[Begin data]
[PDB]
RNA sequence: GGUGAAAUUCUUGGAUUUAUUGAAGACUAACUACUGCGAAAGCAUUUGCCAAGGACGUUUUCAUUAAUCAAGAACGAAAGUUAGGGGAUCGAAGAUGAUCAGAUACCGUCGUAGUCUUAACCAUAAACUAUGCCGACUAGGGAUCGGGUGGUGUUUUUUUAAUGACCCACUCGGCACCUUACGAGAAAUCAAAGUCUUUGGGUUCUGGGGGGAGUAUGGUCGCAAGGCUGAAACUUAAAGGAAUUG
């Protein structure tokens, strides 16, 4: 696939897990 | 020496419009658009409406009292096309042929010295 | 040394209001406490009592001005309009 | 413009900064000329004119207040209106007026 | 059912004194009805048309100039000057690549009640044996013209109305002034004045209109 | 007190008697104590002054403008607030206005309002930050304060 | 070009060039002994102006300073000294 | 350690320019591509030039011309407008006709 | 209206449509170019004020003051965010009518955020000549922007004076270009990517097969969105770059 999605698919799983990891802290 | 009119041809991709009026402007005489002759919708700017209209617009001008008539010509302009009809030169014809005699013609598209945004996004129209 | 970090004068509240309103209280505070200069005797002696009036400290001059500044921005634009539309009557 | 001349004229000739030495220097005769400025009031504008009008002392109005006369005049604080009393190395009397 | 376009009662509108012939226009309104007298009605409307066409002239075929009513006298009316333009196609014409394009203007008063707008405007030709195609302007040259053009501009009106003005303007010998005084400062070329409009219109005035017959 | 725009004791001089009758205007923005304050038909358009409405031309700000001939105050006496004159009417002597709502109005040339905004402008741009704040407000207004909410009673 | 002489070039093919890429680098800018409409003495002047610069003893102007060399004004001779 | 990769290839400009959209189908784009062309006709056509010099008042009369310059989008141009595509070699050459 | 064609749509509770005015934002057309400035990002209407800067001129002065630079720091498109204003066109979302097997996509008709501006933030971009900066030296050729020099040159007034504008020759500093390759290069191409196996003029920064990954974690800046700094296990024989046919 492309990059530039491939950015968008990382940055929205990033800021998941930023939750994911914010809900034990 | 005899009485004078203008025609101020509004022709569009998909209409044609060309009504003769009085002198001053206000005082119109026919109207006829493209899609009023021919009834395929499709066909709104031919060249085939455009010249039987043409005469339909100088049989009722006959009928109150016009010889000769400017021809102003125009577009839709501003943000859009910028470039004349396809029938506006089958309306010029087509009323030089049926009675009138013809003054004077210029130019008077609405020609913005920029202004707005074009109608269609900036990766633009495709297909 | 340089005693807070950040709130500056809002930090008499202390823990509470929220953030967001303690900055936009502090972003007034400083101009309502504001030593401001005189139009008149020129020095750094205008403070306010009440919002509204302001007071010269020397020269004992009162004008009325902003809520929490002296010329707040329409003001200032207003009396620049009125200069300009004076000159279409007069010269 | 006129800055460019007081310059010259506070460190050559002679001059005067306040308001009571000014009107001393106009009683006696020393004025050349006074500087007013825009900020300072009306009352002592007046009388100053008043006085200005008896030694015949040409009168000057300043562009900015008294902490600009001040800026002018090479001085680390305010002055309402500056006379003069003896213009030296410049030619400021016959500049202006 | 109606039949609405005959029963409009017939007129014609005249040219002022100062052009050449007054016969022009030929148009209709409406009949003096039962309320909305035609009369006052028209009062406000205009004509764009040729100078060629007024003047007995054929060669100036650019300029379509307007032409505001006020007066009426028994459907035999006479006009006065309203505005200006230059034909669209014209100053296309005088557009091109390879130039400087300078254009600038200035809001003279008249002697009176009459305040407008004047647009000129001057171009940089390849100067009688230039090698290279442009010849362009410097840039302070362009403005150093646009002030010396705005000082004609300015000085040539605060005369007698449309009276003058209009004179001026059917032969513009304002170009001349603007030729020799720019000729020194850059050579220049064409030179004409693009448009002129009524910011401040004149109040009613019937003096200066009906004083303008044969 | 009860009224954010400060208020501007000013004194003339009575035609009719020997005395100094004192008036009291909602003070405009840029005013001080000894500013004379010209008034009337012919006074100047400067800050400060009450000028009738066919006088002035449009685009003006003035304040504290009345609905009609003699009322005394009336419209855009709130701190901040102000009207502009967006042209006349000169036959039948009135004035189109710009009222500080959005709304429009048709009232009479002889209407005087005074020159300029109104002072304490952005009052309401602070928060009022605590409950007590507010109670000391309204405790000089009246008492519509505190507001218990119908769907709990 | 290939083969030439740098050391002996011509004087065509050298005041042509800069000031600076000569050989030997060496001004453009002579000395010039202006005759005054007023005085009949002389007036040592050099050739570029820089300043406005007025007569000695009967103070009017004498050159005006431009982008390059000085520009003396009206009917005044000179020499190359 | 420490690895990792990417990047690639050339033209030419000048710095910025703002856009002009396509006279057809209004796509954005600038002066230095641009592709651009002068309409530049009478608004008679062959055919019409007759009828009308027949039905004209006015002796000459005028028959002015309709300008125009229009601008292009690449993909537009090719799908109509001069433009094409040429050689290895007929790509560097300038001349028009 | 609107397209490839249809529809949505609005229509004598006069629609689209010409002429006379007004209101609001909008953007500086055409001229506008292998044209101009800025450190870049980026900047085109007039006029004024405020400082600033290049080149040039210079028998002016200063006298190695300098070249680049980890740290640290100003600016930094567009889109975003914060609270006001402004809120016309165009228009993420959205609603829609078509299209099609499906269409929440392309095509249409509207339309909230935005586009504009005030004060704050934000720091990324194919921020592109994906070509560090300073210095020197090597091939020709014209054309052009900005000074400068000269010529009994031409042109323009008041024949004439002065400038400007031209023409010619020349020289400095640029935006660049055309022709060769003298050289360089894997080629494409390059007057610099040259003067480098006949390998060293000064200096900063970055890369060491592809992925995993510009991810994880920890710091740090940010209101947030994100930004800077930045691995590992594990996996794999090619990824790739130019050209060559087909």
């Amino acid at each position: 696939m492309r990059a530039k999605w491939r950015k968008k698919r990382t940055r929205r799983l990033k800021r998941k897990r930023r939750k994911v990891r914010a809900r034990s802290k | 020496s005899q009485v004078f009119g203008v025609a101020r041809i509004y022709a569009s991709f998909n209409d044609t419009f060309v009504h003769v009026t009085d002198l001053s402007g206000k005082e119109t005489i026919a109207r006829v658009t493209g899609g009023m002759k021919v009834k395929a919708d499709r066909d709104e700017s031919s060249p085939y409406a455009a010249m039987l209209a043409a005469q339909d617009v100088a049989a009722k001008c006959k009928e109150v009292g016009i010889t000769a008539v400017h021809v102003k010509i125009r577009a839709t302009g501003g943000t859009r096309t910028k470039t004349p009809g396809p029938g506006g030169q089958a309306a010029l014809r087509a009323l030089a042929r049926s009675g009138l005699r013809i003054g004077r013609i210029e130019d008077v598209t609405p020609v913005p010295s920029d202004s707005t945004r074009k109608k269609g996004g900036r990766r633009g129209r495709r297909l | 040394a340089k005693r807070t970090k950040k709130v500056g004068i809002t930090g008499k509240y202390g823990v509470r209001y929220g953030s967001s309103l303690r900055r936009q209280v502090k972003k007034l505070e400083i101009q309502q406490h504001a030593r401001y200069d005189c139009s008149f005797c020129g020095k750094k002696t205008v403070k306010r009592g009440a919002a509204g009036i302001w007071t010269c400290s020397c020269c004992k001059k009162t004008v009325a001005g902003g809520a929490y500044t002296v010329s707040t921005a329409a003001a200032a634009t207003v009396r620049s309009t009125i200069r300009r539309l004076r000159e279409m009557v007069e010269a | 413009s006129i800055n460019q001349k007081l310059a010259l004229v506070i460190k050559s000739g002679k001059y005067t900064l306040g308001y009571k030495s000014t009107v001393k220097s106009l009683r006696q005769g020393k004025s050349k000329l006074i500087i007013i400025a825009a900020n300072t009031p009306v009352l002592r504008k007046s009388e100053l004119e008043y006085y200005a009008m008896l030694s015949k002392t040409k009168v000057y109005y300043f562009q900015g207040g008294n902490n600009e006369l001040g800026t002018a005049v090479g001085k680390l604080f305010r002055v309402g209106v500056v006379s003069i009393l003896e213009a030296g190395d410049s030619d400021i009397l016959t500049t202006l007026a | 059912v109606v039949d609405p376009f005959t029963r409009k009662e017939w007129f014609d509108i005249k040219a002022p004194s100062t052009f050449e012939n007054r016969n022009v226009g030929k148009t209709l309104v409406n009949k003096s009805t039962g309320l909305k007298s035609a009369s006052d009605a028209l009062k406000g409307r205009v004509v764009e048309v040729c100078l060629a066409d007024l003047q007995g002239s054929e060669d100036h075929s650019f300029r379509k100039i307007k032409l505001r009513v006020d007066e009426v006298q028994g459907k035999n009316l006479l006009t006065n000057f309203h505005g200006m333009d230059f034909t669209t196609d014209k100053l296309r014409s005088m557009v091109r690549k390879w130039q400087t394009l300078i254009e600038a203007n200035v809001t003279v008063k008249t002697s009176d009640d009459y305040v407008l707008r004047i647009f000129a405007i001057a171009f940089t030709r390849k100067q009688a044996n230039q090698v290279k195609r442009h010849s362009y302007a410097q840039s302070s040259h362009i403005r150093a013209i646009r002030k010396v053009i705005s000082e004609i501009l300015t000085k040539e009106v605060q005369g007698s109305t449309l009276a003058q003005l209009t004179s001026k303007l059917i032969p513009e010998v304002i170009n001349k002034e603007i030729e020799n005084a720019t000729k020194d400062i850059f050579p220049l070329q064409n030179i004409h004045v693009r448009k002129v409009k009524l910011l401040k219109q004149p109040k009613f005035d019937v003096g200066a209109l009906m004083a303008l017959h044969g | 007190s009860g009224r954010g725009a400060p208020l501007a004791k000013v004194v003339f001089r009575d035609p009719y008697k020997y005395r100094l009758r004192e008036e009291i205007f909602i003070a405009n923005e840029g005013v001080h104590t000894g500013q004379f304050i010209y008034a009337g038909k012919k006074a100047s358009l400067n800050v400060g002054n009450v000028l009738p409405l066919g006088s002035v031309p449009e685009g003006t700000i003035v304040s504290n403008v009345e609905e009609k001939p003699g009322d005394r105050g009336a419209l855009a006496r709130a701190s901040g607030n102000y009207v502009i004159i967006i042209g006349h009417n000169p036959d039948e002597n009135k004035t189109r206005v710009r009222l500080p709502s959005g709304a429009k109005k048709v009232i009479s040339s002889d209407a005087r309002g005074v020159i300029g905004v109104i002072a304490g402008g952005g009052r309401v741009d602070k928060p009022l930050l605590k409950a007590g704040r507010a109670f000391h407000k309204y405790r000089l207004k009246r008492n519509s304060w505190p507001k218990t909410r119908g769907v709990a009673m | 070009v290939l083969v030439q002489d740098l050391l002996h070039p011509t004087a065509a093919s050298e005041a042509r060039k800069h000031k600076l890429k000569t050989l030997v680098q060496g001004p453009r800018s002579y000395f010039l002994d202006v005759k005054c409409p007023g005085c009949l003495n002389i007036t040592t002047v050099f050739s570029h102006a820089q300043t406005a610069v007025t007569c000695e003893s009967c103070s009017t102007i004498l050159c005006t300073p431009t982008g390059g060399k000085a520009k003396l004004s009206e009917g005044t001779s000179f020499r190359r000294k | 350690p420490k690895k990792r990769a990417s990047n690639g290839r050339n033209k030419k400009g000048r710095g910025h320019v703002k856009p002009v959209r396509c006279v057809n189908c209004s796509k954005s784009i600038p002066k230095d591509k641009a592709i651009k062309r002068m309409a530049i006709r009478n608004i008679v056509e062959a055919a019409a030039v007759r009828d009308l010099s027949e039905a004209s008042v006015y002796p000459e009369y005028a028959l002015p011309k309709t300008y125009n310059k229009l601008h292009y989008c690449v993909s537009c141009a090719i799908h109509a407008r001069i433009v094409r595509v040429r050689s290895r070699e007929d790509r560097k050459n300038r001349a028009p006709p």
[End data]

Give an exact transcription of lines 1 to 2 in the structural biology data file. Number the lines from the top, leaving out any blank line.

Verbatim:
[PDB]
RNA sequence: GGUGAAAUUCUUGGAUUUAUUGAAGACUAACUACUGCGAAAGCAUUUGCCAAGGACGUUUUCAUUAAUCAAGAACGAAAGUUAGGGGAUCGAAGAUGAUCAGAUACCGUCGUAGUCUUAACCAUAAACUAUGCCGACUAGGGAUCGGGUGGUGUUUUUUUAAUGACCCACUCGGCACCUUACGAGAAAUCAAAGUCUUUGGGUUCUGGGGGGAGUAUGGUCGCAAGGCUGAAACUUAAAGGAAUUG